I get a lot of e-mails from people asking me about television shows, made-for-TV movies or miniseries they remember from years or decades past. I try to answer each question as best I can. Every now and then I like to dig through my inbox and pull out a few choice e-mails to answer here at Television Obscurities for everyone to read. Keep reading for today’s questions and answers.
Hi! I was wondering if you have any info on the 1980 series “One in a Million” about a cab driver who inherits a big corporation when one of her clients passes away. I look all over your site and couldn’t find it listed. Please let me know. I am very interested in this show. Thanks.
One in a Million was first announced as a mid-season replacement for ABC in November 1979, along with a handful of other new shows (The Goodtime Girls, B.A.D. Cats and Tenspeed and Brown Shoe, among others). According to an Associated Press article from February 1980, the series was “an old script off the shelf” originally developed as a potential Desi Arnaz vehicle, where he would star as a deli owner who inherits a company from one of his customers. Producers Saul Turteltaub, Bernie Orenstein and Bud Yorkin (a.k.a. TOY Productions) decided to change the lead role to an African-American cabbie and Shirley Hemphill was given the starring role .
The series was given two special “preview” airings in January 1980. The first, on Tuesday, January 8th, ranked 15th for the week . The second, broadcast Tuesday, January 15th, ranked 24th . But when the show moved to its regular Saturday timeslot on January 26th, the ratings tanked. The March 8th episode ranked dead last (63rd) and the March 15th episode ranked 57th out of 59 programs [4, 5]. Thirteen episodes were broadcast, the last of which aired April 5th. Repeats were shown in June.
Critic James Brown of The Los Angeles Times called the series “a marginally amusing inanity that features a decent case, three or four good one-liners and that’s about it. It is also resoundingly overplayed, beyond even the slightest belief and thoroughly anchored to cliche — which means it should fit in nicely with most of the rest of the TV comedy crowd” . And John J. O’Connor of The New York Times said the show “is on a general dopiness par with most other situation comedies” .
Viewers seemed to agree judging by the ratings the sitcom received.
I am trying to recall a one-time summer test run sitcom pilot about 3 nursing students, that I believe appeared on NBC on a Friday night in mid-June of either 1971, 1972, or 1973. I can’t recall the title, but thought that Judy Pace was one of the 3 fresh-looking actresses and can’t recall the other 2 actresses’ names. Any online references about Judy Pace’s credits do not mention it. Can you jog my memory correctly for me? Thanks much!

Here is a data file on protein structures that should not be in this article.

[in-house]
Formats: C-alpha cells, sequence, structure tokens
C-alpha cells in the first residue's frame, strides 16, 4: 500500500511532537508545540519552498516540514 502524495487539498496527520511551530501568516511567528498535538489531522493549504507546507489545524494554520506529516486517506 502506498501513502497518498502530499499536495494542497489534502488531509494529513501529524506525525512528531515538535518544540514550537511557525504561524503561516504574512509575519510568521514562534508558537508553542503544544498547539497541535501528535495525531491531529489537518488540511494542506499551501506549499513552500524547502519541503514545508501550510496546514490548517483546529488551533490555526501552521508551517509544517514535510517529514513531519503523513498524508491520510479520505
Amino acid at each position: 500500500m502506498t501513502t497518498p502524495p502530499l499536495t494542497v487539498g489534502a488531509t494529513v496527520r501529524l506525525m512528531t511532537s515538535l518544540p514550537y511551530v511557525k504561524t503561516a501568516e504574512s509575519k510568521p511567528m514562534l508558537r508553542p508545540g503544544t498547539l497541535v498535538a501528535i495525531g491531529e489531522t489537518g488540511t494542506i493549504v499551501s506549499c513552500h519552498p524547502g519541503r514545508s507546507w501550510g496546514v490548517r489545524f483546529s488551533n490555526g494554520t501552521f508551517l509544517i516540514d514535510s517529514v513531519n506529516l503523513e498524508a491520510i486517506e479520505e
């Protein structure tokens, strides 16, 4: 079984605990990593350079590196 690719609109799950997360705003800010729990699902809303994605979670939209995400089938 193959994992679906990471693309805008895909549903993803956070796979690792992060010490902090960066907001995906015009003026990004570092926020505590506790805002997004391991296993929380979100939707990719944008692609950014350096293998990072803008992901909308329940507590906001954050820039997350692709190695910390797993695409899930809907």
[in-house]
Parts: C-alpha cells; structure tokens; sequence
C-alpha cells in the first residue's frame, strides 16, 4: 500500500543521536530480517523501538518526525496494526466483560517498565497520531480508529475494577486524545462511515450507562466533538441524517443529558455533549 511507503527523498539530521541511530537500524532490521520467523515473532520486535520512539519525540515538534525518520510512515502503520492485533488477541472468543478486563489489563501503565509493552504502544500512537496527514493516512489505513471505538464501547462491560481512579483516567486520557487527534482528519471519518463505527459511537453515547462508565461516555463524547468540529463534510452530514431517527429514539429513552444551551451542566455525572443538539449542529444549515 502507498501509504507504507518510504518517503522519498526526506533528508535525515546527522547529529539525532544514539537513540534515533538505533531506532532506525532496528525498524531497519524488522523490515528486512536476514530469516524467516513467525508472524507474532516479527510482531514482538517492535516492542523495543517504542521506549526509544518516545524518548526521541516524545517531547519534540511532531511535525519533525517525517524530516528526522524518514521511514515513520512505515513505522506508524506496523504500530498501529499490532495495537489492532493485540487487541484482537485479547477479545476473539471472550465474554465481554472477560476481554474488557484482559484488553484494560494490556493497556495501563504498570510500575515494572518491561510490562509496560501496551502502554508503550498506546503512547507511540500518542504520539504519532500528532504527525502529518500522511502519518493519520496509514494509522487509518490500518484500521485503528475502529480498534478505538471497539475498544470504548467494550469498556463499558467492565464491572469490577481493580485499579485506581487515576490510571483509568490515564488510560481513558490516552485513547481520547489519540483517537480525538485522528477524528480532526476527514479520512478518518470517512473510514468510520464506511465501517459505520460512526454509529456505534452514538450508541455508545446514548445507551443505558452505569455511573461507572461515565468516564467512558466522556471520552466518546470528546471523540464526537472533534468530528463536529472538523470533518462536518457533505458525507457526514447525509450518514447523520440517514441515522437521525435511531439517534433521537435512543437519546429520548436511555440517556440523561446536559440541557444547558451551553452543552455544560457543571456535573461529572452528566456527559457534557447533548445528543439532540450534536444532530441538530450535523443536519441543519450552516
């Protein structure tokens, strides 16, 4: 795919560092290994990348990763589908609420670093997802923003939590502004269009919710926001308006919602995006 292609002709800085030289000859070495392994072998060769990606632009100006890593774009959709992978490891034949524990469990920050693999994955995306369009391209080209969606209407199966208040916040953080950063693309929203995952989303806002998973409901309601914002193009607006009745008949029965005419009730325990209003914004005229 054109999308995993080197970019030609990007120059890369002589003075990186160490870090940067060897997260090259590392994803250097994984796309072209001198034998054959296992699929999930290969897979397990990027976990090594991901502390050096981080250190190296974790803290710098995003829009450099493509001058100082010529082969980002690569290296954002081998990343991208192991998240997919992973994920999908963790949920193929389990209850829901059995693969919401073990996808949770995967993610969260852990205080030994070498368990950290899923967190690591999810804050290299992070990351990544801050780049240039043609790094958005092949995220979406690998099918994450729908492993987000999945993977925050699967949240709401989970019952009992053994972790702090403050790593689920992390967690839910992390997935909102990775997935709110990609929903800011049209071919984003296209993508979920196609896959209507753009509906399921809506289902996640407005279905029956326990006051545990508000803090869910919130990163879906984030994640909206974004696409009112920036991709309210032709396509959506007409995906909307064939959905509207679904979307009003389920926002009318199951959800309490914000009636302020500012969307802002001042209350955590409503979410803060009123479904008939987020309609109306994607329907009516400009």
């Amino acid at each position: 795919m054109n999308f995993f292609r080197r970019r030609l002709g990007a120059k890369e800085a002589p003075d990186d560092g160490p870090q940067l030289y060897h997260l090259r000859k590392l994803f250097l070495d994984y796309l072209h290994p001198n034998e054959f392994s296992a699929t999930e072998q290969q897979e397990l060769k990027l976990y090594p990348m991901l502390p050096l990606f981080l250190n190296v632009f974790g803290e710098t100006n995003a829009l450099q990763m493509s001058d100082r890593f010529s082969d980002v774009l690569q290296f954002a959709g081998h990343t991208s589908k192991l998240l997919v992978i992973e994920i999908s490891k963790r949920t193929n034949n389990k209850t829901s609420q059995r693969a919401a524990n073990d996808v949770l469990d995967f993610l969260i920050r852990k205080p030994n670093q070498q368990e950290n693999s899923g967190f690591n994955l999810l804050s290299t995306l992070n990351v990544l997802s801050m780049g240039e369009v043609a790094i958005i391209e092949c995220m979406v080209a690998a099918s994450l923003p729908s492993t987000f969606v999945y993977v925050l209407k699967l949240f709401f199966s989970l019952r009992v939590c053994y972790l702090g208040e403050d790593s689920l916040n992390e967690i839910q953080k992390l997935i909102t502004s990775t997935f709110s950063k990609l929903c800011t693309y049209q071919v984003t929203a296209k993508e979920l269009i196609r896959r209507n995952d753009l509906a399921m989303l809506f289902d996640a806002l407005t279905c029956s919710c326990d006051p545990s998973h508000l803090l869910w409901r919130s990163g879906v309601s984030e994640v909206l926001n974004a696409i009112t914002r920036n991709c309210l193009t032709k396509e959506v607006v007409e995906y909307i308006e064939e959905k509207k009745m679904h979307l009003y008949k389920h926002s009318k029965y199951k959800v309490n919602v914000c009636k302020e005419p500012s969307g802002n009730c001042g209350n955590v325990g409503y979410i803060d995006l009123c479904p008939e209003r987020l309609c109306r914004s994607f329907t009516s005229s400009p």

The Chicago Tribune reported in late January 1972 that some 70 pilots were under consideration by the networks for the 1972-1973 season. One of them was a sitcom called “Oh, Nurse!” starring Judy Pace . On March 3rd The New York Times announced that CBS would be broadcasting nine of its sitcom pilots as three special ninety-minute installments of The CBS Friday Night Movies. The first, to be aired on March 17th from 9-10:30PM, wouuld include the pilot episode of M*A*S*H and two other sitcom pilots: “Oh, Nurse!” and “The Singles” .
On the evening of March 17th, however, the pilot to M*A*S*H had been replaced by “The Living End,” starring Lou Gossett as a football player and Diana Sands as his wife. “The Singles” starred Michele Lee and Ruth Buzzi as employees at a greeting card company who share an apartment and are robbed by a bungling burglar. “Oh, Nurse!” followed the trials of a group of student nurses — played by Judy Pace, Susan Foster and Lori Saunders — trying to live and learn under the watchful eye of their head nurse, played by Pat Carroll.
Cecil Smith suggest that the three sitcoms should have been shown under the title “cavalcade of flops” and noted that there was “an awful lot of gorgeously undressed females cavorting about in “Oh, Nurse!” . The three sitcoms were repeated on Friday, July 2nd, 1972.
2 “CBS Makes Fourth Straight First-Place Finish.” Associated Press. 15 Jan. 1980: AM Cycle.
3 “CBS Tops Ratings Thanks to Super Bowl.” Associated Press. 22 Jan. 1980: AM Cycle.
4 “CBS Takes Nielsen Weekly Ratings Race.” Associated Press. 11 Mar. 1980: AM Cycle.
5 “ABC Regains First Place in Ratings.” Associated Press. 18 Mar. 1980: AM Cycle.
6 Brown, James. “The Tube Tonight: ‘One in a Million’.” Los Angeles Times. 8 Jan. 1980: G12.
7 O’Connor, John J. “TV: ‘Preview’ of ‘One in a Million’ Comedy Series.” New York Times. 8 Jan. 1980: C19.
8 Petersen, Clarence. “Petersen: Network Pilots for Next Season Prepare for Their First Flights.” Chicago Tribune. 24 Jan. 1972: A10.
9 Gent, George. “C.B.S. Will Televise its Pilots As Three 90-Minute Specials.” New York Times. 3 Mar. 1972: 79.
10 Smith, Cecil. “Cecil Smith: BBC Series Dies With Elizabeth I.” Los Angeles Times. 23 Mar. 1972: H22.